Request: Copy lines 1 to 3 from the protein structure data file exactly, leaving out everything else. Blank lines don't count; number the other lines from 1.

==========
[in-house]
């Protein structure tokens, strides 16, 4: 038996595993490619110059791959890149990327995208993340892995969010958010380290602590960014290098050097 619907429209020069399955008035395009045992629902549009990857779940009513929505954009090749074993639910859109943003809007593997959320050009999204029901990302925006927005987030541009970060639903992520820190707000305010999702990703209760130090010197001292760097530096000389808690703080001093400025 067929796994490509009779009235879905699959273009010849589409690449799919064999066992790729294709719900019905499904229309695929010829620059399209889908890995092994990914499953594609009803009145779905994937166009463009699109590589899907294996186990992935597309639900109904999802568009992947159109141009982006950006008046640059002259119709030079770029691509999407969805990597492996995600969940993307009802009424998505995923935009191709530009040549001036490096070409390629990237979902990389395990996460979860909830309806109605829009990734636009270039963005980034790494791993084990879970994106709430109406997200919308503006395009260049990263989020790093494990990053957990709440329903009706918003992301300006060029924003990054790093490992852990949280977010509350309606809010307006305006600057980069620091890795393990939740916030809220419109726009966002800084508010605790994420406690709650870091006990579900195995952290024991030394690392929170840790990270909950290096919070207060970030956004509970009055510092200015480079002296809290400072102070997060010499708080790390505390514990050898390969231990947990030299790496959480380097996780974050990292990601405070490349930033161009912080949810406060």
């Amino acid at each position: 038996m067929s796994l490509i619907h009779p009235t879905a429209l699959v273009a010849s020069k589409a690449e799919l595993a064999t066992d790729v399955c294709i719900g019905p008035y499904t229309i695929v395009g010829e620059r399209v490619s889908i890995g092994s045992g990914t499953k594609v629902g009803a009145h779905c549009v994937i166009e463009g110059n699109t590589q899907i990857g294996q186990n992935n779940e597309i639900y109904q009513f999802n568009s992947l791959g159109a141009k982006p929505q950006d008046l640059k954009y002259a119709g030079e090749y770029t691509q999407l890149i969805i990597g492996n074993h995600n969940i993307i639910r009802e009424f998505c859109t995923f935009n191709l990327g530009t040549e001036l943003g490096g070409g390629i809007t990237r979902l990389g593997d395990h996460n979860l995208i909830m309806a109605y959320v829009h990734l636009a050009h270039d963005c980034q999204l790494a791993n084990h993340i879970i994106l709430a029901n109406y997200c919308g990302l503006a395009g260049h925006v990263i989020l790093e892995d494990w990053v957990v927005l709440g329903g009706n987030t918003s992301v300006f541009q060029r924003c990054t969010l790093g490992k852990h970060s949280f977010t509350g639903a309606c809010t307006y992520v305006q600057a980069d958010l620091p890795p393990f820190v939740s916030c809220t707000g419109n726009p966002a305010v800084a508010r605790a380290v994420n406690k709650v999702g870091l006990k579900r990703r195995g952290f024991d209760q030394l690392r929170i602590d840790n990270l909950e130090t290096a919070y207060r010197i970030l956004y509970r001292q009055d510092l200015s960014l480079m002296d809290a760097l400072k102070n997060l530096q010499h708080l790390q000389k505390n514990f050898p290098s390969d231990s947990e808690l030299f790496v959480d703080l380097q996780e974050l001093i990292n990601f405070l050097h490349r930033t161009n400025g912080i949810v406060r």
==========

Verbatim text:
[in-house]
């Protein structure tokens, strides 16, 4: 038996595993490619110059791959890149990327995208993340892995969010958010380290602590960014290098050097 619907429209020069399955008035395009045992629902549009990857779940009513929505954009090749074993639910859109943003809007593997959320050009999204029901990302925006927005987030541009970060639903992520820190707000305010999702990703209760130090010197001292760097530096000389808690703080001093400025 067929796994490509009779009235879905699959273009010849589409690449799919064999066992790729294709719900019905499904229309695929010829620059399209889908890995092994990914499953594609009803009145779905994937166009463009699109590589899907294996186990992935597309639900109904999802568009992947159109141009982006950006008046640059002259119709030079770029691509999407969805990597492996995600969940993307009802009424998505995923935009191709530009040549001036490096070409390629990237979902990389395990996460979860909830309806109605829009990734636009270039963005980034790494791993084990879970994106709430109406997200919308503006395009260049990263989020790093494990990053957990709440329903009706918003992301300006060029924003990054790093490992852990949280977010509350309606809010307006305006600057980069620091890795393990939740916030809220419109726009966002800084508010605790994420406690709650870091006990579900195995952290024991030394690392929170840790990270909950290096919070207060970030956004509970009055510092200015480079002296809290400072102070997060010499708080790390505390514990050898390969231990947990030299790496959480380097996780974050990292990601405070490349930033161009912080949810406060």
């Amino acid at each position: 038996m067929s796994l490509i619907h009779p009235t879905a429209l699959v273009a010849s020069k589409a690449e799919l595993a064999t066992d790729v399955c294709i719900g019905p008035y499904t229309i695929v395009g010829e620059r399209v490619s889908i890995g092994s045992g990914t499953k594609v629902g009803a009145h779905c549009v994937i166009e463009g110059n699109t590589q899907i990857g294996q186990n992935n779940e597309i639900y109904q009513f999802n568009s992947l791959g159109a141009k982006p929505q950006d008046l640059k954009y002259a119709g030079e090749y770029t691509q999407l890149i969805i990597g492996n074993h995600n969940i993307i639910r009802e009424f998505c859109t995923f935009n191709l990327g530009t040549e001036l943003g490096g070409g390629i809007t990237r979902l990389g593997d395990h996460n979860l995208i909830m309806a109605y959320v829009h990734l636009a050009h270039d963005c980034q999204l790494a791993n084990h993340i879970i994106l709430a029901n109406y997200c919308g990302l503006a395009g260049h925006v990263i989020l790093e892995d494990w990053v957990v927005l709440g329903g009706n987030t918003s992301v300006f541009q060029r924003c990054t969010l790093g490992k852990h970060s949280f977010t509350g639903a309606c809010t307006y992520v305006q600057a980069d958010l620091p890795p393990f820190v939740s916030c809220t707000g419109n726009p966002a305010v800084a508010r605790a380290v994420n406690k709650v999702g870091l006990k579900r990703r195995g952290f024991d209760q030394l690392r929170i602590d840790n990270l909950e130090t290096a919070y207060r010197i970030l956004y509970r001292q009055d510092l200015s960014l480079m002296d809290a760097l400072k102070n997060l530096q010499h708080l790390q000389k505390n514990f050898p290098s390969d231990s947990e808690l030299f790496v959480d703080l380097q996780e974050l001093i990292n990601f405070l050097h490349r930033t161009n400025g912080i949810v406060r």